Alabama Power powers up Southern Rockers and many others in the heart of Dixie. The Southern Company subsidiary provides electricity to 1.4 million residential and business customers in a 44,500 sq. ml. service area in Alabama. The utility operates more than 78,000 miles of power lines, and it has nuclear, hydroelectric, and fossil-fueled power plant interests that give it a generating capacity of more than 12,200 MW. Alabama Power sells wholesale power to more than 15 municipal and rural distribution utilities; it also provides steam transmission (used for heating and cooling buildings) in downtown Birmingham, Alabama, and sells electric appliances (such as thermostats, ovens, and washing machines).
The company reported a 3% drop in revenues in 2012 due to a 27% decrease in wholesale revenues as the result of a decline in energy sales and capacity revenues. The price of energy decreased 5%, partially offset by a 2% increase in power sales. Retail revenue declined by 1% as the result of milder weather, lower rates, and a reduction in fuel revenues.
However, Alabama Power's net income grew by 1% in 2012 thanks to lower operating expenses.
Growing its green energy portfolio, in 2012 the company agreed to buy 202 MW of power from a Oklahoma wind park being developed by TradeWind Energy and which is expected to commence operations in 2014. It also agreed to a 202 MW deal with TradeWind Energy's Buffalo Dunes Wind Project in Kansas,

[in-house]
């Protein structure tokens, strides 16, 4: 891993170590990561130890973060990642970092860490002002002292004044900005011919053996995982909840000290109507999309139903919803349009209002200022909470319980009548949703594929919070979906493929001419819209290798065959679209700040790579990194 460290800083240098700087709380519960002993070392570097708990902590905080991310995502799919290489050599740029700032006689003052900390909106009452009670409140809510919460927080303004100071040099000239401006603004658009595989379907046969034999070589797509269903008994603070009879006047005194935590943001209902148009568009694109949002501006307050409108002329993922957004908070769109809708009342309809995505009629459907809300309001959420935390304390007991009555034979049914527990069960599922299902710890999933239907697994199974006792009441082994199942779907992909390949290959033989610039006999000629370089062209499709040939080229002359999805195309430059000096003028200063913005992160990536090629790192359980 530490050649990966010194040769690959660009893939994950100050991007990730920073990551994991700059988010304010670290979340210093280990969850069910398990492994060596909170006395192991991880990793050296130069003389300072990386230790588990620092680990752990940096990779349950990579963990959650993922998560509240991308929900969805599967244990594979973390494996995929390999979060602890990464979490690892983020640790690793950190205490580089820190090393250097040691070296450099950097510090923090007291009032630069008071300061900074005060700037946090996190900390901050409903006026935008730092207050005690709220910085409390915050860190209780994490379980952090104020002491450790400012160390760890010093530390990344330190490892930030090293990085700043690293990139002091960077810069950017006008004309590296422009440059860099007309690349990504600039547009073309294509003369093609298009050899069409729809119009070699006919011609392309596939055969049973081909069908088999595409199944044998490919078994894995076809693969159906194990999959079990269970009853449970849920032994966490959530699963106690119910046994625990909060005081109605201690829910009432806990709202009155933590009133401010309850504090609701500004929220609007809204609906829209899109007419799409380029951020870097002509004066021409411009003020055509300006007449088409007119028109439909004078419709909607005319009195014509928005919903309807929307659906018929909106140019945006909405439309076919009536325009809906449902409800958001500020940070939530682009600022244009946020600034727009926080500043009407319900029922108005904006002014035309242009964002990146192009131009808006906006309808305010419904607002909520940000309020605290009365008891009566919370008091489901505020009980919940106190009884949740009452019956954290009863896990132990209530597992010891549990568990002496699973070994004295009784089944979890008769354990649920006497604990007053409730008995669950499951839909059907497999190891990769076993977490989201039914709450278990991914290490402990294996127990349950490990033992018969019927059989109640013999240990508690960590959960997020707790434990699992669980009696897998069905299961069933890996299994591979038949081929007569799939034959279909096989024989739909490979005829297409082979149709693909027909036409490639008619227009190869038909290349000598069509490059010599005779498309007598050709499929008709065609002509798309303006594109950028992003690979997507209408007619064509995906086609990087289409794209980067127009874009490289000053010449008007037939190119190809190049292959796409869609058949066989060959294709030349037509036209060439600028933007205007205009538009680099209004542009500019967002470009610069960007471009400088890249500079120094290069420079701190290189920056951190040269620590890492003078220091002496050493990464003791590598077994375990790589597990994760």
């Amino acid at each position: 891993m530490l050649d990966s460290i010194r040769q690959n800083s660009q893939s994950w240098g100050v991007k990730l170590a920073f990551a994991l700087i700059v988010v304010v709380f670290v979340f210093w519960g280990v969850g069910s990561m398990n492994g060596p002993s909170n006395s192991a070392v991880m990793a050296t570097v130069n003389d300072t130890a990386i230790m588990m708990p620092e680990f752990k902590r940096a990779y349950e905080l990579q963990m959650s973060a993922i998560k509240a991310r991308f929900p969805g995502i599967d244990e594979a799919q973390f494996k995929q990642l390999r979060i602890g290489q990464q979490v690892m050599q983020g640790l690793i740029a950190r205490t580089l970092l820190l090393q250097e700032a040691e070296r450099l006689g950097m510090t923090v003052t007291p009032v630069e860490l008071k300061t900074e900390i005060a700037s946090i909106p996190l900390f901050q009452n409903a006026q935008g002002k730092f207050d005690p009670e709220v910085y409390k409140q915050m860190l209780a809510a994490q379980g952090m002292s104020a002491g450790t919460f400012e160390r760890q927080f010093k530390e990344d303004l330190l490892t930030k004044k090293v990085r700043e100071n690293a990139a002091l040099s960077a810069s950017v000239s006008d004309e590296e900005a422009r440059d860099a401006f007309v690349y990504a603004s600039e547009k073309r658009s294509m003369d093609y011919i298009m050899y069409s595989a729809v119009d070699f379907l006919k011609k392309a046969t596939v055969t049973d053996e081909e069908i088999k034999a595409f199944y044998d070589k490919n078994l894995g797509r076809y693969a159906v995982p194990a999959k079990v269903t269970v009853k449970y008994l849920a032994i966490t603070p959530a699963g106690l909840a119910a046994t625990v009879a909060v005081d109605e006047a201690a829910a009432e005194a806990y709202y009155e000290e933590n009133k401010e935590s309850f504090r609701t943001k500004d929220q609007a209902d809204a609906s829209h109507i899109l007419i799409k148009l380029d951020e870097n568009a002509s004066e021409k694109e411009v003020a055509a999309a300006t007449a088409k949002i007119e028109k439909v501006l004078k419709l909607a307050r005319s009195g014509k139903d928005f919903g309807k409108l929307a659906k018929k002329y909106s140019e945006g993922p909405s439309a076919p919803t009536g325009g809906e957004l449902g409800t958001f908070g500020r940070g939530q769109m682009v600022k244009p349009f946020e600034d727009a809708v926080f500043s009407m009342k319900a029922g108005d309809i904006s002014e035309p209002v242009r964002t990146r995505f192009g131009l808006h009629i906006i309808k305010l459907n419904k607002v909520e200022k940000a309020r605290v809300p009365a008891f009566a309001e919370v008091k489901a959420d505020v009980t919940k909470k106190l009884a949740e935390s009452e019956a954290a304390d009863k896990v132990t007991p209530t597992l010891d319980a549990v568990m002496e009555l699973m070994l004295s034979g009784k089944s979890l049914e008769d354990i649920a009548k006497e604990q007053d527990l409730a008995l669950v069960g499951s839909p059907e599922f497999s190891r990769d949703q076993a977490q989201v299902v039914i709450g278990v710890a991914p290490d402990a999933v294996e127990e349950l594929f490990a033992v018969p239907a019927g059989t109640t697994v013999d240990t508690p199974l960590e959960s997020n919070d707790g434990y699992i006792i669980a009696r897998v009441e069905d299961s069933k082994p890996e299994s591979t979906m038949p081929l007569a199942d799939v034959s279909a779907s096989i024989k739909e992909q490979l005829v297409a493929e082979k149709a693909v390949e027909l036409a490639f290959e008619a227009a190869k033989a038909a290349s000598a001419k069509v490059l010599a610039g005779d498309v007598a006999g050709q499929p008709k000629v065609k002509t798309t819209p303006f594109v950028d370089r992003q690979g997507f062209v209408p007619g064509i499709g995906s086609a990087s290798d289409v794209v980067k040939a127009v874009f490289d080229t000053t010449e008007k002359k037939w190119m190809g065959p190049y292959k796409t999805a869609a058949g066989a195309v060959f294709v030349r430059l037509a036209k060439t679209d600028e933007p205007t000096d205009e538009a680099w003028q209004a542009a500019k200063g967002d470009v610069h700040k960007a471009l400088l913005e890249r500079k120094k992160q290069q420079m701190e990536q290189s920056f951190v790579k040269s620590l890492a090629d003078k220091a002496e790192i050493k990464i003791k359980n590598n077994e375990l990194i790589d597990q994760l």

In 2011 Alabama Power completed a six-year $1.7 billion clean air project that called for the installation of scrubbers (air pollution control devices) at all seven of its largest coal fired plants in Alabama. By 2010, six scrubbers were in operation at four power plants in Jefferson, Shelby, Walker, and Mobile counties.
Alabama Power is a unit of Southern Company.
In 2009 Alabama Power began was exploring the possibility of generating power by burning wood and other renewable fuels at one of its coal-fired plants in repsonse to government regulations calling for lower carbon emissions. In 2010 the company teamed up with The Westervelt Company, agreeing to buy biomass-fuel (waste wood material) from the timber company.
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